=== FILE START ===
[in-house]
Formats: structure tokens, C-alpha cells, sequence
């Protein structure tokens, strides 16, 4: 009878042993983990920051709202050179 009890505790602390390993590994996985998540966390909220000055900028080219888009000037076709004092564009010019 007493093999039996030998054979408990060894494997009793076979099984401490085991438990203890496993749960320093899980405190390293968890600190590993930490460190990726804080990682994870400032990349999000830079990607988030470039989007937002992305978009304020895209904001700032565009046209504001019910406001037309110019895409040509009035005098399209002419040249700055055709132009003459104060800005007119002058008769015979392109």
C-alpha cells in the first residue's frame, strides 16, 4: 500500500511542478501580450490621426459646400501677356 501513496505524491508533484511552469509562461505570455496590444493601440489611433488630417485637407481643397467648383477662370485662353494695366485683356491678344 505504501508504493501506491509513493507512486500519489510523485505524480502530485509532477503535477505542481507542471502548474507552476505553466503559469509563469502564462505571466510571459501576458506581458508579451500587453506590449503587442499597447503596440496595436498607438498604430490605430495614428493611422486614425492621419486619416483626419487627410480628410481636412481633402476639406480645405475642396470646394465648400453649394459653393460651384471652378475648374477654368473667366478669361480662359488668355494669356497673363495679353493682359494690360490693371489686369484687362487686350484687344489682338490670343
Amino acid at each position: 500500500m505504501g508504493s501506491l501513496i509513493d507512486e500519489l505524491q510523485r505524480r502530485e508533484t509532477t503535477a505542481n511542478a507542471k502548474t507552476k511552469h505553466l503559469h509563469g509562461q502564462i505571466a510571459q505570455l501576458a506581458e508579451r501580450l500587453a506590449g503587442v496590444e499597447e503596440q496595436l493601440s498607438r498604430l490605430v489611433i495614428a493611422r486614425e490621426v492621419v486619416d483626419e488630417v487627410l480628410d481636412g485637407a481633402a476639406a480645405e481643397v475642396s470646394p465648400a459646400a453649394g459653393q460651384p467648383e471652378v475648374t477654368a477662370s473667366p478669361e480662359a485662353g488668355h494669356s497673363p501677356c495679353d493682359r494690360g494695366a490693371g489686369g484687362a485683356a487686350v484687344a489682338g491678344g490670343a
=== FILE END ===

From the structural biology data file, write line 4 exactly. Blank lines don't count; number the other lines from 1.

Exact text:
C-alpha cells in the first residue's frame, strides 16, 4: 500500500511542478501580450490621426459646400501677356 501513496505524491508533484511552469509562461505570455496590444493601440489611433488630417485637407481643397467648383477662370485662353494695366485683356491678344 505504501508504493501506491509513493507512486500519489510523485505524480502530485509532477503535477505542481507542471502548474507552476505553466503559469509563469502564462505571466510571459501576458506581458508579451500587453506590449503587442499597447503596440496595436498607438498604430490605430495614428493611422486614425492621419486619416483626419487627410480628410481636412481633402476639406480645405475642396470646394465648400453649394459653393460651384471652378475648374477654368473667366478669361480662359488668355494669356497673363495679353493682359494690360490693371489686369484687362487686350484687344489682338490670343